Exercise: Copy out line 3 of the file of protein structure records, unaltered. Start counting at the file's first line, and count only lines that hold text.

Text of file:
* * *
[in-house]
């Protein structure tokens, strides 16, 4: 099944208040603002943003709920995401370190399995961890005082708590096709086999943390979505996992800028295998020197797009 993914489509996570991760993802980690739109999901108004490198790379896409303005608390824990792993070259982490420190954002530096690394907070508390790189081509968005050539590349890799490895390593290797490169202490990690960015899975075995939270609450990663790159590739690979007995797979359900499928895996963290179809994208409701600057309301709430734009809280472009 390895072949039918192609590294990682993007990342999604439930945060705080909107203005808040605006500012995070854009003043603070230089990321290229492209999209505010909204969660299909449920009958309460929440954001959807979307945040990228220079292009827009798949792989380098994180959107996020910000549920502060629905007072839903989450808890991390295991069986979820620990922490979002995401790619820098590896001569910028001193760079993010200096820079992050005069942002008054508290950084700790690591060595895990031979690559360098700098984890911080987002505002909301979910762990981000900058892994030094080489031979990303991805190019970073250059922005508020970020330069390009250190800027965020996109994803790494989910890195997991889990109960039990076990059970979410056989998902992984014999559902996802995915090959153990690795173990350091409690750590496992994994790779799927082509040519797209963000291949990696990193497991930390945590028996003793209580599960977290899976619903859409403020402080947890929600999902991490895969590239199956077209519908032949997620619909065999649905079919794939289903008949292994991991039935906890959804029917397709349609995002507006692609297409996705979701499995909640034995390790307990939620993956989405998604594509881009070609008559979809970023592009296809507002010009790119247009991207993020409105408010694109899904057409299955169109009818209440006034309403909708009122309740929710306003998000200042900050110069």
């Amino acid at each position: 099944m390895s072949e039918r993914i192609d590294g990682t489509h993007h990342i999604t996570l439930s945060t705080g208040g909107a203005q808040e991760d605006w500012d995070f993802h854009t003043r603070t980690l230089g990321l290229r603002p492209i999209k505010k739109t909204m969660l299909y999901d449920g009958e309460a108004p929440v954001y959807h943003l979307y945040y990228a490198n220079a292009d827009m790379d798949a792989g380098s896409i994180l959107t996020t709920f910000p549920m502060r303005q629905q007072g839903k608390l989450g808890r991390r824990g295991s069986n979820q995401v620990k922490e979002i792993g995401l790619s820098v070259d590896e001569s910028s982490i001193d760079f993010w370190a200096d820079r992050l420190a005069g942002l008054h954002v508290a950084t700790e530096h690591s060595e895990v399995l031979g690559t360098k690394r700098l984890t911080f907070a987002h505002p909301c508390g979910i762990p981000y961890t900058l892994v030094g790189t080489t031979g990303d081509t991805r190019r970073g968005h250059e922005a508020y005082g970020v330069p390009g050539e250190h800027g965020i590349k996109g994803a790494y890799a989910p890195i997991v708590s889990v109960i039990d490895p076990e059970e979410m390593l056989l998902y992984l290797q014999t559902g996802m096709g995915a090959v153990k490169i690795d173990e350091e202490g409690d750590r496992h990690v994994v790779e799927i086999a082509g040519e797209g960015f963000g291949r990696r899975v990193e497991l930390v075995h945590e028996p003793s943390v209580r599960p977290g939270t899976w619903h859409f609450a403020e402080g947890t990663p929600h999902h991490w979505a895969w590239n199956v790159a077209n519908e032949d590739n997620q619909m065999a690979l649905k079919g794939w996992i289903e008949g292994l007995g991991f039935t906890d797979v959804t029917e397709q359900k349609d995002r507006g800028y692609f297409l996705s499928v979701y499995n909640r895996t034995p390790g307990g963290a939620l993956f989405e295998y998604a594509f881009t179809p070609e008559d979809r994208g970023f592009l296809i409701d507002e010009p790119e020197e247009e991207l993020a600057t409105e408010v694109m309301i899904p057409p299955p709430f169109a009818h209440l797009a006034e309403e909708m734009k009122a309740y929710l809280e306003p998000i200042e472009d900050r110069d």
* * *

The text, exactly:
């Amino acid at each position: 099944m390895s072949e039918r993914i192609d590294g990682t489509h993007h990342i999604t996570l439930s945060t705080g208040g909107a203005q808040e991760d605006w500012d995070f993802h854009t003043r603070t980690l230089g990321l290229r603002p492209i999209k505010k739109t909204m969660l299909y999901d449920g009958e309460a108004p929440v954001y959807h943003l979307y945040y990228a490198n220079a292009d827009m790379d798949a792989g380098s896409i994180l959107t996020t709920f910000p549920m502060r303005q629905q007072g839903k608390l989450g808890r991390r824990g295991s069986n979820q995401v620990k922490e979002i792993g995401l790619s820098v070259d590896e001569s910028s982490i001193d760079f993010w370190a200096d820079r992050l420190a005069g942002l008054h954002v508290a950084t700790e530096h690591s060595e895990v399995l031979g690559t360098k690394r700098l984890t911080f907070a987002h505002p909301c508390g979910i762990p981000y961890t900058l892994v030094g790189t080489t031979g990303d081509t991805r190019r970073g968005h250059e922005a508020y005082g970020v330069p390009g050539e250190h800027g965020i590349k996109g994803a790494y890799a989910p890195i997991v708590s889990v109960i039990d490895p076990e059970e979410m390593l056989l998902y992984l290797q014999t559902g996802m096709g995915a090959v153990k490169i690795d173990e350091e202490g409690d750590r496992h990690v994994v790779e799927i086999a082509g040519e797209g960015f963000g291949r990696r899975v990193e497991l930390v075995h945590e028996p003793s943390v209580r599960p977290g939270t899976w619903h859409f609450a403020e402080g947890t990663p929600h999902h991490w979505a895969w590239n199956v790159a077209n519908e032949d590739n997620q619909m065999a690979l649905k079919g794939w996992i289903e008949g292994l007995g991991f039935t906890d797979v959804t029917e397709q359900k349609d995002r507006g800028y692609f297409l996705s499928v979701y499995n909640r895996t034995p390790g307990g963290a939620l993956f989405e295998y998604a594509f881009t179809p070609e008559d979809r994208g970023f592009l296809i409701d507002e010009p790119e020197e247009e991207l993020a600057t409105e408010v694109m309301i899904p057409p299955p709430f169109a009818h209440l797009a006034e309403e909708m734009k009122a309740y929710l809280e306003p998000i200042e472009d900050r110069d």